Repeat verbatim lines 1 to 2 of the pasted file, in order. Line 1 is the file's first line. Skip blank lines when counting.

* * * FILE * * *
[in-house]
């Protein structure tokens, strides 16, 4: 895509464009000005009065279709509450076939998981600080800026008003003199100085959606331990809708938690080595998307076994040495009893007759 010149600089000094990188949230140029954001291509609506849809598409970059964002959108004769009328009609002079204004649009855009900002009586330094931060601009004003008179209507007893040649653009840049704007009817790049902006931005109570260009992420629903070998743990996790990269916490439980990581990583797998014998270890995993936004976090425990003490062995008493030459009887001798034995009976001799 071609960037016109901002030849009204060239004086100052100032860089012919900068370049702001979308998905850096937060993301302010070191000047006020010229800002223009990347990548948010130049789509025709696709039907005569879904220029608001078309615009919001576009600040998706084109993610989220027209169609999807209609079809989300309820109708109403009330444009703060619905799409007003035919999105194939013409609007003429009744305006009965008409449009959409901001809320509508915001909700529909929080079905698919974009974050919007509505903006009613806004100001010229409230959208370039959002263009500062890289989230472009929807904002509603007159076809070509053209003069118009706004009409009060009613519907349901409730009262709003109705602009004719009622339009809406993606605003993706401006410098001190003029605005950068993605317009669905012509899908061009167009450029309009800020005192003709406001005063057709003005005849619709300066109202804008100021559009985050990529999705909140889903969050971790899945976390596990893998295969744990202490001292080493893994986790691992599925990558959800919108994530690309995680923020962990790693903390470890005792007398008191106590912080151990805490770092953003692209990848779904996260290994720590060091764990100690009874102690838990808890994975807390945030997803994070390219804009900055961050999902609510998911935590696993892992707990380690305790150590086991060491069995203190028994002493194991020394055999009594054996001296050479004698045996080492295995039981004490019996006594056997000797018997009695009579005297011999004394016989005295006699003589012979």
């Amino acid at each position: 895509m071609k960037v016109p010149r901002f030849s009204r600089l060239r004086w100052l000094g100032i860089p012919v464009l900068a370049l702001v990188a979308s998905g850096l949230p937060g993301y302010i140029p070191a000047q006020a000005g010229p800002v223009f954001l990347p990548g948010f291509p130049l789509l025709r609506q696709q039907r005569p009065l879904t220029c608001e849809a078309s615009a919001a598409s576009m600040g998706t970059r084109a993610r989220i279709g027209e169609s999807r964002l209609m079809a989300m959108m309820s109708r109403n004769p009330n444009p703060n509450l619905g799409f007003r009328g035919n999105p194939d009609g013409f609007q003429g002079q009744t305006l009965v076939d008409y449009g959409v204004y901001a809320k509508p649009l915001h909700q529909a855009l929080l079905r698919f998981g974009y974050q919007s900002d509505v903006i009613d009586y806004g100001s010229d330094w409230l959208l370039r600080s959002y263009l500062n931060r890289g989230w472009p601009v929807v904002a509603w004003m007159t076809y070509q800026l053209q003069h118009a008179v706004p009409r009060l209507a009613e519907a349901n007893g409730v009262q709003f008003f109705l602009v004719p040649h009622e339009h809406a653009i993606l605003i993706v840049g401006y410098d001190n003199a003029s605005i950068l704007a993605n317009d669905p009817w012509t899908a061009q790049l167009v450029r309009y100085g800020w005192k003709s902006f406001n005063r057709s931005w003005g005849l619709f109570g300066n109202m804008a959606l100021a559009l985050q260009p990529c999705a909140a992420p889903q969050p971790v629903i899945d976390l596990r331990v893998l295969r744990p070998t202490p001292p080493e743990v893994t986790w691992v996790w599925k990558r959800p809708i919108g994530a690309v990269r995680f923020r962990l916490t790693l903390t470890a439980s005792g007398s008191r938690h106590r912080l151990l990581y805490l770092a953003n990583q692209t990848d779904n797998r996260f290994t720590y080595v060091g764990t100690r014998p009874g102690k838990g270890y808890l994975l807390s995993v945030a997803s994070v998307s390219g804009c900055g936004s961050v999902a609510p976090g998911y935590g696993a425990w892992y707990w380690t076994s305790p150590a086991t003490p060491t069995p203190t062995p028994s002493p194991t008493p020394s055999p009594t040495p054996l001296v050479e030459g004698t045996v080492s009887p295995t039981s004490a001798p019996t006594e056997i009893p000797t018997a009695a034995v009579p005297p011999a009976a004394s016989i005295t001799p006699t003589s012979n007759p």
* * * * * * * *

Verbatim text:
[in-house]
């Protein structure tokens, strides 16, 4: 895509464009000005009065279709509450076939998981600080800026008003003199100085959606331990809708938690080595998307076994040495009893007759 010149600089000094990188949230140029954001291509609506849809598409970059964002959108004769009328009609002079204004649009855009900002009586330094931060601009004003008179209507007893040649653009840049704007009817790049902006931005109570260009992420629903070998743990996790990269916490439980990581990583797998014998270890995993936004976090425990003490062995008493030459009887001798034995009976001799 071609960037016109901002030849009204060239004086100052100032860089012919900068370049702001979308998905850096937060993301302010070191000047006020010229800002223009990347990548948010130049789509025709696709039907005569879904220029608001078309615009919001576009600040998706084109993610989220027209169609999807209609079809989300309820109708109403009330444009703060619905799409007003035919999105194939013409609007003429009744305006009965008409449009959409901001809320509508915001909700529909929080079905698919974009974050919007509505903006009613806004100001010229409230959208370039959002263009500062890289989230472009929807904002509603007159076809070509053209003069118009706004009409009060009613519907349901409730009262709003109705602009004719009622339009809406993606605003993706401006410098001190003029605005950068993605317009669905012509899908061009167009450029309009800020005192003709406001005063057709003005005849619709300066109202804008100021559009985050990529999705909140889903969050971790899945976390596990893998295969744990202490001292080493893994986790691992599925990558959800919108994530690309995680923020962990790693903390470890005792007398008191106590912080151990805490770092953003692209990848779904996260290994720590060091764990100690009874102690838990808890994975807390945030997803994070390219804009900055961050999902609510998911935590696993892992707990380690305790150590086991060491069995203190028994002493194991020394055999009594054996001296050479004698045996080492295995039981004490019996006594056997000797018997009695009579005297011999004394016989005295006699003589012979």